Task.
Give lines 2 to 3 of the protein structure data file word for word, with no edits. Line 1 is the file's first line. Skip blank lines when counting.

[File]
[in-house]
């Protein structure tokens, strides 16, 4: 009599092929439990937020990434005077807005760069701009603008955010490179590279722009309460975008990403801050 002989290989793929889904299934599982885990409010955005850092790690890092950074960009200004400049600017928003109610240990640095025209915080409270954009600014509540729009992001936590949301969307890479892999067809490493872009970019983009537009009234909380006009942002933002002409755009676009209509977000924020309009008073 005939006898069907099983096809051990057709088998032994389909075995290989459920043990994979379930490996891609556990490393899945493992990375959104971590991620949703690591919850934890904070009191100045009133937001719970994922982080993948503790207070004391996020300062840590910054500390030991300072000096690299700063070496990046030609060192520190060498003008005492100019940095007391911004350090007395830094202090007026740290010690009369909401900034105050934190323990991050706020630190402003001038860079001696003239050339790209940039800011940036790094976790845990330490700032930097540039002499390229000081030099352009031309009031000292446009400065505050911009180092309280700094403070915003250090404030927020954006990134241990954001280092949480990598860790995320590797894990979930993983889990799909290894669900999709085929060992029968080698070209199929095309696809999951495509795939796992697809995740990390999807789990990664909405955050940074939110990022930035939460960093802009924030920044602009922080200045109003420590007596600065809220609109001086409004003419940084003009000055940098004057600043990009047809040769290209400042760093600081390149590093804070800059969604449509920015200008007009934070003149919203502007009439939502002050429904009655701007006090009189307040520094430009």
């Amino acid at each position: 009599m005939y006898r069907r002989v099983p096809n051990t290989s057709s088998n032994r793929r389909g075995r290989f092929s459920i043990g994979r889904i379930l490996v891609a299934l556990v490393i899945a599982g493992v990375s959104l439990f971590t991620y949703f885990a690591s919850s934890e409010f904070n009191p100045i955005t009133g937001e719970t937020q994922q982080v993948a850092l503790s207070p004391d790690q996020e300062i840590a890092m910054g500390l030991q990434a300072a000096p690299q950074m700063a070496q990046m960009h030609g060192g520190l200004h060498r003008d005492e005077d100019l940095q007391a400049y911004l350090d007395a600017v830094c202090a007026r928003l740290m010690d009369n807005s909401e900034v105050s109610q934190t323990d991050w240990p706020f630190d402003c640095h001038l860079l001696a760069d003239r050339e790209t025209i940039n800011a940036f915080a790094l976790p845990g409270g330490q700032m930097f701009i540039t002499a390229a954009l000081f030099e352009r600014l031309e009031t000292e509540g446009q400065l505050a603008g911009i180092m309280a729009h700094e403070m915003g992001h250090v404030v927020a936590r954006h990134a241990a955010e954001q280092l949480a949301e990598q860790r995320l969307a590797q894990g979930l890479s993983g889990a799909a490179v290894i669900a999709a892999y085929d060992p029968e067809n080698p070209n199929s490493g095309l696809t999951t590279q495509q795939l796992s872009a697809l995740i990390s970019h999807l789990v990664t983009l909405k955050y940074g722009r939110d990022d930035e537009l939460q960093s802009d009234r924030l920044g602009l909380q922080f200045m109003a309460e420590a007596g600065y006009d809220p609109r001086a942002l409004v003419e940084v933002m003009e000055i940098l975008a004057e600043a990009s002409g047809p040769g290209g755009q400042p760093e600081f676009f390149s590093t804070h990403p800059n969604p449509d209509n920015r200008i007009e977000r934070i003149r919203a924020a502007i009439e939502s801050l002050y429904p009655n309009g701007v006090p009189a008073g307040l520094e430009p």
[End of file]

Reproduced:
């Protein structure tokens, strides 16, 4: 009599092929439990937020990434005077807005760069701009603008955010490179590279722009309460975008990403801050 002989290989793929889904299934599982885990409010955005850092790690890092950074960009200004400049600017928003109610240990640095025209915080409270954009600014509540729009992001936590949301969307890479892999067809490493872009970019983009537009009234909380006009942002933002002409755009676009209509977000924020309009008073 005939006898069907099983096809051990057709088998032994389909075995290989459920043990994979379930490996891609556990490393899945493992990375959104971590991620949703690591919850934890904070009191100045009133937001719970994922982080993948503790207070004391996020300062840590910054500390030991300072000096690299700063070496990046030609060192520190060498003008005492100019940095007391911004350090007395830094202090007026740290010690009369909401900034105050934190323990991050706020630190402003001038860079001696003239050339790209940039800011940036790094976790845990330490700032930097540039002499390229000081030099352009031309009031000292446009400065505050911009180092309280700094403070915003250090404030927020954006990134241990954001280092949480990598860790995320590797894990979930993983889990799909290894669900999709085929060992029968080698070209199929095309696809999951495509795939796992697809995740990390999807789990990664909405955050940074939110990022930035939460960093802009924030920044602009922080200045109003420590007596600065809220609109001086409004003419940084003009000055940098004057600043990009047809040769290209400042760093600081390149590093804070800059969604449509920015200008007009934070003149919203502007009439939502002050429904009655701007006090009189307040520094430009």
């Amino acid at each position: 009599m005939y006898r069907r002989v099983p096809n051990t290989s057709s088998n032994r793929r389909g075995r290989f092929s459920i043990g994979r889904i379930l490996v891609a299934l556990v490393i899945a599982g493992v990375s959104l439990f971590t991620y949703f885990a690591s919850s934890e409010f904070n009191p100045i955005t009133g937001e719970t937020q994922q982080v993948a850092l503790s207070p004391d790690q996020e300062i840590a890092m910054g500390l030991q990434a300072a000096p690299q950074m700063a070496q990046m960009h030609g060192g520190l200004h060498r003008d005492e005077d100019l940095q007391a400049y911004l350090d007395a600017v830094c202090a007026r928003l740290m010690d009369n807005s909401e900034v105050s109610q934190t323990d991050w240990p706020f630190d402003c640095h001038l860079l001696a760069d003239r050339e790209t025209i940039n800011a940036f915080a790094l976790p845990g409270g330490q700032m930097f701009i540039t002499a390229a954009l000081f030099e352009r600014l031309e009031t000292e509540g446009q400065l505050a603008g911009i180092m309280a729009h700094e403070m915003g992001h250090v404030v927020a936590r954006h990134a241990a955010e954001q280092l949480a949301e990598q860790r995320l969307a590797q894990g979930l890479s993983g889990a799909a490179v290894i669900a999709a892999y085929d060992p029968e067809n080698p070209n199929s490493g095309l696809t999951t590279q495509q795939l796992s872009a697809l995740i990390s970019h999807l789990v990664t983009l909405k955050y940074g722009r939110d990022d930035e537009l939460q960093s802009d009234r924030l920044g602009l909380q922080f200045m109003a309460e420590a007596g600065y006009d809220p609109r001086a942002l409004v003419e940084v933002m003009e000055i940098l975008a004057e600043a990009s002409g047809p040769g290209g755009q400042p760093e600081f676009f390149s590093t804070h990403p800059n969604p449509d209509n920015r200008i007009e977000r934070i003149r919203a924020a502007i009439e939502s801050l002050y429904p009655n309009g701007v006090p009189a008073g307040l520094e430009p």